The first step in building a wood retaining wall is to carefully plan where the wall needs to be built. Most retaining walls are built on land that slopes, and the wood retaining wall is meant to be an attractive and strong support to keep the slope from sliding. The next step is to choose a design; different wood retaining wall designs offer pleasing aesthetics and strength, but some walls are more difficult to construct than others. Choose what your particular needs are, and find your design based on your needs as well as your carpentry skill level.
You will have to dig into the slope of the land in order to properly build the wood retaining wall. Dig in sections to avoid a large collapse of earth, and place the wood as you go. Be sure to choose the correct type of wood; any wood that is placed in the ground will need to be properly pressure treated to avoid rot and decay over time. Pressure-treated fir is a good choice, though cedar, which is naturally water-resistant and mold-resistant, is a better choice that will cost a bit more money.
The first layer of timbers that will comprise the wood retaining wall will be completely buried into the slope. After digging a trench along the span of the area where the wall will be built, wet the area and tamp down the soil. Place the timber and push it into place. The second piece of timber can be placed on top of that piece; if your wall is designed to turn a corner, place the board that will be the perpendicular wall next. Drill a hole through the two timbers, then force a metal rod through the two timbers to steady them into place. The second level of the first side can be placed next and secured in a similar fashion. The corner of the retaining wall will look similar to a wood cabin design, with overlapping timbers providing support at the corners.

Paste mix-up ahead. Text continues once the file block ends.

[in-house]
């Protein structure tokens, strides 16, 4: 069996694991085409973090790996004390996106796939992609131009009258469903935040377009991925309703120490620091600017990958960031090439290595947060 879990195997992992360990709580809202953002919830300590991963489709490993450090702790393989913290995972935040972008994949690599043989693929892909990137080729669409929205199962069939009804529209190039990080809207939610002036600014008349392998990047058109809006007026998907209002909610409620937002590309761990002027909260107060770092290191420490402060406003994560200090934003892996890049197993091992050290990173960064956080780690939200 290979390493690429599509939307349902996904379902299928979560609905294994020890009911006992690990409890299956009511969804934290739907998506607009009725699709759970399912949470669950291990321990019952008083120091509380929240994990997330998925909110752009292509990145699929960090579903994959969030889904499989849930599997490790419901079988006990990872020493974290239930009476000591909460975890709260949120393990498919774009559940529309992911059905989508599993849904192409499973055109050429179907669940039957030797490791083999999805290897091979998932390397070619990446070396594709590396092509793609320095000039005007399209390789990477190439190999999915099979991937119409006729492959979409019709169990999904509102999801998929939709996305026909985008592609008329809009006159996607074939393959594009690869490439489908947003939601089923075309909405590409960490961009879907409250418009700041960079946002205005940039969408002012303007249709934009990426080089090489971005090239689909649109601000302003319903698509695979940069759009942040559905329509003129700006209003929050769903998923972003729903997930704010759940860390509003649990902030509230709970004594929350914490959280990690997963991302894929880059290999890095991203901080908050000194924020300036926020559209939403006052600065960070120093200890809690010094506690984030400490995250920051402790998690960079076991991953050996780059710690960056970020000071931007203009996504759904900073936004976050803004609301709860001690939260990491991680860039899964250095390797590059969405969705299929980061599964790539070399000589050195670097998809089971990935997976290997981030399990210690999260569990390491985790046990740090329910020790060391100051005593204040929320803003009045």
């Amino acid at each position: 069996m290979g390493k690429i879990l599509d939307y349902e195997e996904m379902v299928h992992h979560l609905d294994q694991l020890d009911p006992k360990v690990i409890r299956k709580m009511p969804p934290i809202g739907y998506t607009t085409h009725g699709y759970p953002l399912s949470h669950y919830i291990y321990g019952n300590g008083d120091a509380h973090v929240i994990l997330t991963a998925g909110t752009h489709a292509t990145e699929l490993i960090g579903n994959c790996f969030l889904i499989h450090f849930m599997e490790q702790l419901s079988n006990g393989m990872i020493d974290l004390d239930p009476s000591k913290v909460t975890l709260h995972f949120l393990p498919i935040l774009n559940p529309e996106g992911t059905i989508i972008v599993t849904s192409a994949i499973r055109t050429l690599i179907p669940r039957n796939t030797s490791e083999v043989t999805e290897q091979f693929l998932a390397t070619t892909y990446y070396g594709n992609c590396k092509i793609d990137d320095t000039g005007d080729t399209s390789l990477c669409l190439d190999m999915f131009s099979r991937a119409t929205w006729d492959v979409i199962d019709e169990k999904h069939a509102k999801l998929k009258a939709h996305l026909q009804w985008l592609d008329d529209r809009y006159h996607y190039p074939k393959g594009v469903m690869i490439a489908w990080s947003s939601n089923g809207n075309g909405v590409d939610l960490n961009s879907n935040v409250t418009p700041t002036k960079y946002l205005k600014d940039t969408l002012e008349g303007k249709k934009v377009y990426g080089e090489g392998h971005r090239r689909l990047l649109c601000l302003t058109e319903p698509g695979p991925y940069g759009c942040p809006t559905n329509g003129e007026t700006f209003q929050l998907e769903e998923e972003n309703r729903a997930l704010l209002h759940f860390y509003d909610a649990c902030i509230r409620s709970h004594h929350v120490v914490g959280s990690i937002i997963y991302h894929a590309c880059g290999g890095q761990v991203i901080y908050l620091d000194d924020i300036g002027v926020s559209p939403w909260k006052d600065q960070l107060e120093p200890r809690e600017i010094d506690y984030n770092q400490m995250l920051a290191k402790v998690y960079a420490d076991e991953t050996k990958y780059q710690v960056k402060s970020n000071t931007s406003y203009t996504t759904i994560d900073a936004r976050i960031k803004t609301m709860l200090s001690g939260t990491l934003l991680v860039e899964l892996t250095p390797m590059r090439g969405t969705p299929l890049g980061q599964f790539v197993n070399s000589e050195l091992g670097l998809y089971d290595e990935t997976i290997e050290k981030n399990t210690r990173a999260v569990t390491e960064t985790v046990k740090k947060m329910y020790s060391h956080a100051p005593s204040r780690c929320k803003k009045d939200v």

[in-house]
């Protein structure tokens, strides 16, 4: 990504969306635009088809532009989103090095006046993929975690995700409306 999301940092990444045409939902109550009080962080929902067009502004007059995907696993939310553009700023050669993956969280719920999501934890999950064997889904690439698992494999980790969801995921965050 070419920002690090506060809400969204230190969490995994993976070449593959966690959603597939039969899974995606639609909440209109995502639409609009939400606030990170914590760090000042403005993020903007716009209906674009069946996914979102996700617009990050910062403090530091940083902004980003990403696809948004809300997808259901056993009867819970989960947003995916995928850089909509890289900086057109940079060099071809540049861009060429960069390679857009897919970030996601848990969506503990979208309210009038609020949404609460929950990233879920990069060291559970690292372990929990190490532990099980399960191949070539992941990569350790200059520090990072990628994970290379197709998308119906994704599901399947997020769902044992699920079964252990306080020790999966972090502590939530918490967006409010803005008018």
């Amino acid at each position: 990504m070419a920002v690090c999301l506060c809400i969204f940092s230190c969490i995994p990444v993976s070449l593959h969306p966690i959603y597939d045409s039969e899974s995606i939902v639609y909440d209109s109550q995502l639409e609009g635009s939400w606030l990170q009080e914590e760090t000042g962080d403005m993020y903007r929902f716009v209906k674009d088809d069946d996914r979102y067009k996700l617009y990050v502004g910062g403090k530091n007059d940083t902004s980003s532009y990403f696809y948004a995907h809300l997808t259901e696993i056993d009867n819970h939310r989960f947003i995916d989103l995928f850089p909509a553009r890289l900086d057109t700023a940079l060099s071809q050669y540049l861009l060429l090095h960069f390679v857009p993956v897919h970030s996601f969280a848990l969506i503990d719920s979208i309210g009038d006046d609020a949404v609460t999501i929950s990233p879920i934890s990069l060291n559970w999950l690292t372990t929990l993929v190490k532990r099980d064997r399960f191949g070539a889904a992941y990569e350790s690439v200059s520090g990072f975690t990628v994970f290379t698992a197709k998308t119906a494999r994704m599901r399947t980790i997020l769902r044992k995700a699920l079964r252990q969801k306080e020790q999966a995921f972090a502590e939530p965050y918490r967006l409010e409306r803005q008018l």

Once the wall is built, backfill against the wall. This will involve shoveling the soil on the uphill part of the slope against the wall, as well as soil from the downhill side against the bottom base of the wall. Dampen the soil to encourage it to settle, and drill small holes every few feet along the length of the fence to allow moisture from rain and snow to escape the wall. This will prevent damage to or a complete collapse of the wall in the future.